xx

Fishermen more likely to be male

x

Obstruction of navigation routes

0

xx

xxx

OWNE2 (Fraserburgh and Peterhead)

x

xxx

x

xxx

Fishermen more likely to be male

x

Consequential impacts to fish processors

x

xx

xx

Aberdeen, Buckie, Fraserburgh,

Peterhead

x

xx

x

x

xx

Processors more likely to be female

Recreational boating

Additional fuel costs

0

x

x

x

x

x

x

x

Increased deterrent to access in sites that are already challenging to navigate

0

x

xx

Peterhead, Banff and Whitehills marinas could be affected

0

x

x

Increased deterrent to access in sites that are already challenging to navigate

0

Impacts: x x x : significant negative effect; x x : possible negative effects; x: minimal negative effect, if any; 0: no noticeable effect expected

Table 52. Distributional analysis (income and social groups)

Sector

Impact

Income

Social groups

10% most deprived

Middle 80%

10% most affluent

Crofters

Ethnic minorities

With disability or long-term sick

Special interest groups

Other

Carbon capture and storage

Competition for space: Draft Plan Option areas and/or cable corridors overlap or lie inshore of potential storage areas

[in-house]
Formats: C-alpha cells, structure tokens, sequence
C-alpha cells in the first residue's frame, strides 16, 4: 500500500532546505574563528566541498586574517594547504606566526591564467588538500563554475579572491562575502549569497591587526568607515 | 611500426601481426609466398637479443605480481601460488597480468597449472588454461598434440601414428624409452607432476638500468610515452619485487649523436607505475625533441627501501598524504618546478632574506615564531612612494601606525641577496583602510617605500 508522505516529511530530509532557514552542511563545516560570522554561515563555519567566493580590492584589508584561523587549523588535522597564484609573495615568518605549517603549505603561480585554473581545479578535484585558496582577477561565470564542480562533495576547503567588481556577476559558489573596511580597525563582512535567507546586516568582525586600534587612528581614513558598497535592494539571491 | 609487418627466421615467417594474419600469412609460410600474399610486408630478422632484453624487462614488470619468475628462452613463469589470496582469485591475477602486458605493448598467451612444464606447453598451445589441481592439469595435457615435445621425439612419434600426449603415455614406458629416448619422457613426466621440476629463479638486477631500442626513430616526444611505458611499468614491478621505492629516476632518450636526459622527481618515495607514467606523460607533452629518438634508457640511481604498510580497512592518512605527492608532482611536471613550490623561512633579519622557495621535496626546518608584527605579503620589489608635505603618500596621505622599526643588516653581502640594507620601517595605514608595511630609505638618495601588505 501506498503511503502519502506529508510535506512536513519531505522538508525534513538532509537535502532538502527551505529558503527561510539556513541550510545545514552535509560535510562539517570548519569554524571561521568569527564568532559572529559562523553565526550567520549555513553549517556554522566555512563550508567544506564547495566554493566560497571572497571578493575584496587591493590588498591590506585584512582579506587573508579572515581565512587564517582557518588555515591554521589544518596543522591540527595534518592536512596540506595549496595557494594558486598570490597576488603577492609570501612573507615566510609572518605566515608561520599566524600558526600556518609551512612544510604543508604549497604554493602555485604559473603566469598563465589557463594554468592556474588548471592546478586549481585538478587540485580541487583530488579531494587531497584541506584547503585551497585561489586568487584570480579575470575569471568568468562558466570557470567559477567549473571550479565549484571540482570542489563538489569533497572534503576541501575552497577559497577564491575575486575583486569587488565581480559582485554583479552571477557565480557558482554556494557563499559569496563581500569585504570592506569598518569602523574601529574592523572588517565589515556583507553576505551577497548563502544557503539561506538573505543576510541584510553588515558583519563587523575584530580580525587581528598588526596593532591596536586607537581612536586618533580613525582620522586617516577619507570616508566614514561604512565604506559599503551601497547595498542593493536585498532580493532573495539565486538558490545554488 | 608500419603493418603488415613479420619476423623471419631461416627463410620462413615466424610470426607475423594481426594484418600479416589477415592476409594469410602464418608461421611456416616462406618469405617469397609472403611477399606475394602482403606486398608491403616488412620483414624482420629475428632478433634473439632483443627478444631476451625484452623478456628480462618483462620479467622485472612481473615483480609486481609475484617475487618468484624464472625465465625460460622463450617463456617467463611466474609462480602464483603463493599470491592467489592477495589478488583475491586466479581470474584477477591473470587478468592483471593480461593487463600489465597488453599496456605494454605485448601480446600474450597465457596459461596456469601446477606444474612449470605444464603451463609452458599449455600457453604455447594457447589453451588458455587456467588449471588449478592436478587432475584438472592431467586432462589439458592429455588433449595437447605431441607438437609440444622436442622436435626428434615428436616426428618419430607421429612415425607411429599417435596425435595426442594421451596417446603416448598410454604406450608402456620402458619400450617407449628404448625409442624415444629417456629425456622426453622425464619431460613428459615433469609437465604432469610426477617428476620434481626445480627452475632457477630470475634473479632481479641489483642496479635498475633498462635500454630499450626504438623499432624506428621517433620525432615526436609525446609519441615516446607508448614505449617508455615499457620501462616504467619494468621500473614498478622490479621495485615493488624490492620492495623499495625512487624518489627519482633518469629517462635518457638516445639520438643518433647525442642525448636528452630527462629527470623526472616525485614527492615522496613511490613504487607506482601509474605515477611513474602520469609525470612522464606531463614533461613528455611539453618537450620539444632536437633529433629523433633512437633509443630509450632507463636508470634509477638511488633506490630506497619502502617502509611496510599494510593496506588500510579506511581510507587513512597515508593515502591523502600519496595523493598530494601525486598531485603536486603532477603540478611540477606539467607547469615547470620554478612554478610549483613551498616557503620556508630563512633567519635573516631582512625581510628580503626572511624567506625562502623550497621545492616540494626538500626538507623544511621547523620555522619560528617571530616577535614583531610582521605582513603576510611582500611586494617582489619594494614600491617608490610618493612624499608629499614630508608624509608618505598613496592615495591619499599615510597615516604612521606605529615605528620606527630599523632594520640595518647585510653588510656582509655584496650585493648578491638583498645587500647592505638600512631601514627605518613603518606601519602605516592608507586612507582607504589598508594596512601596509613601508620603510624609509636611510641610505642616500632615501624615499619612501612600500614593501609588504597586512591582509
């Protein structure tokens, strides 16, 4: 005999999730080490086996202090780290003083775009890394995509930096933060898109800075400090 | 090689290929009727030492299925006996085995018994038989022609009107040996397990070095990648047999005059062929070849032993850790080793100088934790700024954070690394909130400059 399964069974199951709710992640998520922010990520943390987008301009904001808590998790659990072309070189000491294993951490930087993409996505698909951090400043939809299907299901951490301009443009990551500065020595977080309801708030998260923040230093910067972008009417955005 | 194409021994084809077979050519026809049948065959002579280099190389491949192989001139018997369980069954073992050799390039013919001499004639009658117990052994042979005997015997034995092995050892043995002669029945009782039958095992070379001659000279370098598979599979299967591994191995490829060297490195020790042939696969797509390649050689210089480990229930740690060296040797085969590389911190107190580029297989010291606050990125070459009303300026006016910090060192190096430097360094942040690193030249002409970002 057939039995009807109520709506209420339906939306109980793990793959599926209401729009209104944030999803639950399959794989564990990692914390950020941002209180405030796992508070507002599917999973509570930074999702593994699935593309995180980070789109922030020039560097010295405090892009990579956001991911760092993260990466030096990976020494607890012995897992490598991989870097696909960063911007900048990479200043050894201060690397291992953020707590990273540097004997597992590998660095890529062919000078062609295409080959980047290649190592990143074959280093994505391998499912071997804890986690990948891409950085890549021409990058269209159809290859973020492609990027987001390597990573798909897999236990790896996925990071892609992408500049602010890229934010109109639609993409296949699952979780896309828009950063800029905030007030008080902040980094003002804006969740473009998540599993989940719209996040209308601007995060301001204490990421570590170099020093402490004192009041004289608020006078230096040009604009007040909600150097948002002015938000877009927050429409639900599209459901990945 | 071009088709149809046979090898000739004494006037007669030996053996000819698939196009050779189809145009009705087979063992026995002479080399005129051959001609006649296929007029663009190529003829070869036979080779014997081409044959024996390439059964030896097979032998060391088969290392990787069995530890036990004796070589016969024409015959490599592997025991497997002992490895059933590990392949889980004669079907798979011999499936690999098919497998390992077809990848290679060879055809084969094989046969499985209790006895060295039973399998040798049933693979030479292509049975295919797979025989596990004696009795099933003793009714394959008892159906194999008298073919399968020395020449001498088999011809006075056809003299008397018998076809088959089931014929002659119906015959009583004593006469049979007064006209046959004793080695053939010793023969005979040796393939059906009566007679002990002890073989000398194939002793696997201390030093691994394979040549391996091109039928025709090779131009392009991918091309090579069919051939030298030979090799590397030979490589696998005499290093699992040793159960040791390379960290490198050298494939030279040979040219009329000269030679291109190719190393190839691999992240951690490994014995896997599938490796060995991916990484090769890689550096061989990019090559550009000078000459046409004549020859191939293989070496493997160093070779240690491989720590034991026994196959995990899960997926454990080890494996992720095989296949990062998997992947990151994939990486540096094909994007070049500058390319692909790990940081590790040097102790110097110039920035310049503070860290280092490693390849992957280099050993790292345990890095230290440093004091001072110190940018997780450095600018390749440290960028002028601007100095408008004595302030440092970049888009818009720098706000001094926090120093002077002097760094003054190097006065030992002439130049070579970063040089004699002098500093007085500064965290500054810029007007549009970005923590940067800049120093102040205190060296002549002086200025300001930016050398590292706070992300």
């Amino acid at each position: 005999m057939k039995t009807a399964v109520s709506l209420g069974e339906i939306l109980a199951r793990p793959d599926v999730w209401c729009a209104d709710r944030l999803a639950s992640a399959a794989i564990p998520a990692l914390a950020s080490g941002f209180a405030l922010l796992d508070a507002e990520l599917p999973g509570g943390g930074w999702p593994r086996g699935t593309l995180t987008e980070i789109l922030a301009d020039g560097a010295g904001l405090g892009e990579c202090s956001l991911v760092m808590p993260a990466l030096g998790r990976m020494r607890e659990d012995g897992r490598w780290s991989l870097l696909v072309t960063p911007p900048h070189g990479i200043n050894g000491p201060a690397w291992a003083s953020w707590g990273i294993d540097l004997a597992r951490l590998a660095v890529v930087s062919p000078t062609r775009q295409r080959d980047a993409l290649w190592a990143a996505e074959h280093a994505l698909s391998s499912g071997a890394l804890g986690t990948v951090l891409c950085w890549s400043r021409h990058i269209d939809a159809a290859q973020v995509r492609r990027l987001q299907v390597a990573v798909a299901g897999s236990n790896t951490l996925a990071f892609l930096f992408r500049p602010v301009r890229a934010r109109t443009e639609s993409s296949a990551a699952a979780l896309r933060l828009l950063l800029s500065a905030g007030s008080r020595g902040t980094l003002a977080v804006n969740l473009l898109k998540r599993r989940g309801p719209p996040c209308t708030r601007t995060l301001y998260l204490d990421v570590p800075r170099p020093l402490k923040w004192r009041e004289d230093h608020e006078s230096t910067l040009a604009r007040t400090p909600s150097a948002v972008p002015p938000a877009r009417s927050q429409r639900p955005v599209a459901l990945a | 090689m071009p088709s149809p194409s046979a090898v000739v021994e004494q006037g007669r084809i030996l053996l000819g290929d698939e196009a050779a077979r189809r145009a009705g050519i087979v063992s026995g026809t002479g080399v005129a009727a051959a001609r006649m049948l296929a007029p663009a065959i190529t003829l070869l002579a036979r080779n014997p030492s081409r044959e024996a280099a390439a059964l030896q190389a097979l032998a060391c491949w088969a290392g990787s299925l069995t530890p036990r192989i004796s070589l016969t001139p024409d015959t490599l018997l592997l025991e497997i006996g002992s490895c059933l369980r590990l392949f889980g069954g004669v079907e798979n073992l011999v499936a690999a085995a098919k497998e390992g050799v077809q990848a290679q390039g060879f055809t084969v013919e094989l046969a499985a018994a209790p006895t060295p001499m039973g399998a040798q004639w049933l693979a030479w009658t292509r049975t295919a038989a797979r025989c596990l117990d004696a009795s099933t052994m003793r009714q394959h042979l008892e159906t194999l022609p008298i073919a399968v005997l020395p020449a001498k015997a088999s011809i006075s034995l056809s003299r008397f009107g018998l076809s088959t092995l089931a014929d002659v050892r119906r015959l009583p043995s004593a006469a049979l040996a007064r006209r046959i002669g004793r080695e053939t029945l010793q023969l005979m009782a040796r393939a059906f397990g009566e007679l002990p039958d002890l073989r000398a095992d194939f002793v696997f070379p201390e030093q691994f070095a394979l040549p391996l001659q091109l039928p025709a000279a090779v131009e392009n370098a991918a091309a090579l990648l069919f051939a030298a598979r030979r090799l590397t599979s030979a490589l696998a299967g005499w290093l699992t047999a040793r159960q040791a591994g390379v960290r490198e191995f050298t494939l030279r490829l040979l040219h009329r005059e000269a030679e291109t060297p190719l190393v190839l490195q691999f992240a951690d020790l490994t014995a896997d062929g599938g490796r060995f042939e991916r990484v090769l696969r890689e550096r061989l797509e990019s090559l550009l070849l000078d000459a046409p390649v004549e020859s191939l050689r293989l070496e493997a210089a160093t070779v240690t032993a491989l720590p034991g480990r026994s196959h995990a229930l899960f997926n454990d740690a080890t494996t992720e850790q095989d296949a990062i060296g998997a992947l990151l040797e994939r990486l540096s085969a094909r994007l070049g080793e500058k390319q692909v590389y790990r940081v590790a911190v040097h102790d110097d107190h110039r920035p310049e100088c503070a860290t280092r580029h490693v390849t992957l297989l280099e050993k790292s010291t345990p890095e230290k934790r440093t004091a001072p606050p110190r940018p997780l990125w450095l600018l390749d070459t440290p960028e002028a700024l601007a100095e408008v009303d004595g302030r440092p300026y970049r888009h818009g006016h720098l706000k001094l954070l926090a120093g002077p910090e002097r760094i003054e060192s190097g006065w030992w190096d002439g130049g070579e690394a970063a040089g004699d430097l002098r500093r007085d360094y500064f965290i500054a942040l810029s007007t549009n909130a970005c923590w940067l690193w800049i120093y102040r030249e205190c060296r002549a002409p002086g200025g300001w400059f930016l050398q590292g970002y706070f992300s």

xx

economic impacts could affect this group more than others

x

x

0

Not relevant in NE

x

0

Unlikely to be affected, economic impacts likely to be small

0

None likely to be affected

xx

Local businesses that might otherwise have been involved

Commercial fisheries

Value of potentially lost landings

xx

xx

xx

0

Not relevant in NE

xx

0

Unlikely to be employed in fisheries

xx

Dredgers, potters

x

Demersal, pelagic sectors, Nephrops

xx

Vessels >15m

xx

Vessels <10m

x

Vessels <15m

Obstruction of navigation routes

xxx

xxx

xxx

0

Not relevant in NE

xxx

0

Unlikely to be employed in fisheries

xxx

Dredgers, potters

xxx

Demersal, pelagic sectors, Nephrops

xxx

Vessels >15m

xxx

Vessels <10m

xxx

Vessels <15m

Consequential impacts to fish processors

xx

xx

x

0

Not relevant in NE

x

0

x

x

Recreational boating

Additional fuel costs

0

Unlikely to own boat

x

x

0

Not relevant in NE

x

x

xx

Boat users

No other specific group identified

Increased deterrent to access in sites that are already challenging to navigate

x

x

x

0

Not relevant in NE

x

x

xx

Could mean they need to relocate to maintain level of access for recreational boating

xx

Potentially greater impact on less affluent sailors with smaller, less powerful boats without electronic aids. They may be more likely to reduce activity if navigation risks increase

Impacts: x x x : significant negative effect; x x : possible negative effects; x: minimal negative effect, if any; 0: no noticeable effect expected